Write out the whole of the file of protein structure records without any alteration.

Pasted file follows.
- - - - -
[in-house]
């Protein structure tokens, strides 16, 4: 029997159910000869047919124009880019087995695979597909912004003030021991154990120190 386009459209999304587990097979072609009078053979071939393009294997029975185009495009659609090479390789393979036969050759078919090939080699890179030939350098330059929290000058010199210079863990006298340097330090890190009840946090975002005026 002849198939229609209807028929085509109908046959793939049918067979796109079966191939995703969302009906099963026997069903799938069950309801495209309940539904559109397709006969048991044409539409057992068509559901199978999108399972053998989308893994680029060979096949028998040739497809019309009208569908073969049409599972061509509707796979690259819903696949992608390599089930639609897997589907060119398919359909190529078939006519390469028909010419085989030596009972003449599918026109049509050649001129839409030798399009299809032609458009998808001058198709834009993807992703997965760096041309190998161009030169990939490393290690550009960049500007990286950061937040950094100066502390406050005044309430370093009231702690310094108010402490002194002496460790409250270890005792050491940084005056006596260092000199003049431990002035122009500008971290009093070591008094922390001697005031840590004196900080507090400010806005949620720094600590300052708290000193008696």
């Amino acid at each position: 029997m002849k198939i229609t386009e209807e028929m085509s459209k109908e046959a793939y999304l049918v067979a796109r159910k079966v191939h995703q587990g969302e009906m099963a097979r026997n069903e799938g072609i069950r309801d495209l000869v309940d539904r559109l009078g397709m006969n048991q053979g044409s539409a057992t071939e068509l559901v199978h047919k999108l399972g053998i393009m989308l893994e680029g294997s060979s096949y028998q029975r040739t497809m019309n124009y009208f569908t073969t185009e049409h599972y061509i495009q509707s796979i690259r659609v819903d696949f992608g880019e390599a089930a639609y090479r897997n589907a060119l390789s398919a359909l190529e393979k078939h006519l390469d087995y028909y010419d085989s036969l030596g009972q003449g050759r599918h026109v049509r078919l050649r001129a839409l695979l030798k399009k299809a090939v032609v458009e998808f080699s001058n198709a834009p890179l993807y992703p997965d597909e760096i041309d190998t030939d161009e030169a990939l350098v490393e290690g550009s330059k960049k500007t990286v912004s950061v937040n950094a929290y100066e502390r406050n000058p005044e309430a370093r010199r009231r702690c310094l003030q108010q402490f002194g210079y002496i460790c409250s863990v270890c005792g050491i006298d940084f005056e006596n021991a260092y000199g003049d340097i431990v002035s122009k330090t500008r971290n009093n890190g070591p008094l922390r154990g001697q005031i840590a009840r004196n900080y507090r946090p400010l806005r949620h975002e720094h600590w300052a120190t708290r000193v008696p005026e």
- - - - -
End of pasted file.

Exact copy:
[in-house]
């Protein structure tokens, strides 16, 4: 029997159910000869047919124009880019087995695979597909912004003030021991154990120190 386009459209999304587990097979072609009078053979071939393009294997029975185009495009659609090479390789393979036969050759078919090939080699890179030939350098330059929290000058010199210079863990006298340097330090890190009840946090975002005026 002849198939229609209807028929085509109908046959793939049918067979796109079966191939995703969302009906099963026997069903799938069950309801495209309940539904559109397709006969048991044409539409057992068509559901199978999108399972053998989308893994680029060979096949028998040739497809019309009208569908073969049409599972061509509707796979690259819903696949992608390599089930639609897997589907060119398919359909190529078939006519390469028909010419085989030596009972003449599918026109049509050649001129839409030798399009299809032609458009998808001058198709834009993807992703997965760096041309190998161009030169990939490393290690550009960049500007990286950061937040950094100066502390406050005044309430370093009231702690310094108010402490002194002496460790409250270890005792050491940084005056006596260092000199003049431990002035122009500008971290009093070591008094922390001697005031840590004196900080507090400010806005949620720094600590300052708290000193008696």
């Amino acid at each position: 029997m002849k198939i229609t386009e209807e028929m085509s459209k109908e046959a793939y999304l049918v067979a796109r159910k079966v191939h995703q587990g969302e009906m099963a097979r026997n069903e799938g072609i069950r309801d495209l000869v309940d539904r559109l009078g397709m006969n048991q053979g044409s539409a057992t071939e068509l559901v199978h047919k999108l399972g053998i393009m989308l893994e680029g294997s060979s096949y028998q029975r040739t497809m019309n124009y009208f569908t073969t185009e049409h599972y061509i495009q509707s796979i690259r659609v819903d696949f992608g880019e390599a089930a639609y090479r897997n589907a060119l390789s398919a359909l190529e393979k078939h006519l390469d087995y028909y010419d085989s036969l030596g009972q003449g050759r599918h026109v049509r078919l050649r001129a839409l695979l030798k399009k299809a090939v032609v458009e998808f080699s001058n198709a834009p890179l993807y992703p997965d597909e760096i041309d190998t030939d161009e030169a990939l350098v490393e290690g550009s330059k960049k500007t990286v912004s950061v937040n950094a929290y100066e502390r406050n000058p005044e309430a370093r010199r009231r702690c310094l003030q108010q402490f002194g210079y002496i460790c409250s863990v270890c005792g050491i006298d940084f005056e006596n021991a260092y000199g003049d340097i431990v002035s122009k330090t500008r971290n009093n890190g070591p008094l922390r154990g001697q005031i840590a009840r004196n900080y507090r946090p400010l806005r949620h975002e720094h600590w300052a120190t708290r000193v008696p005026e």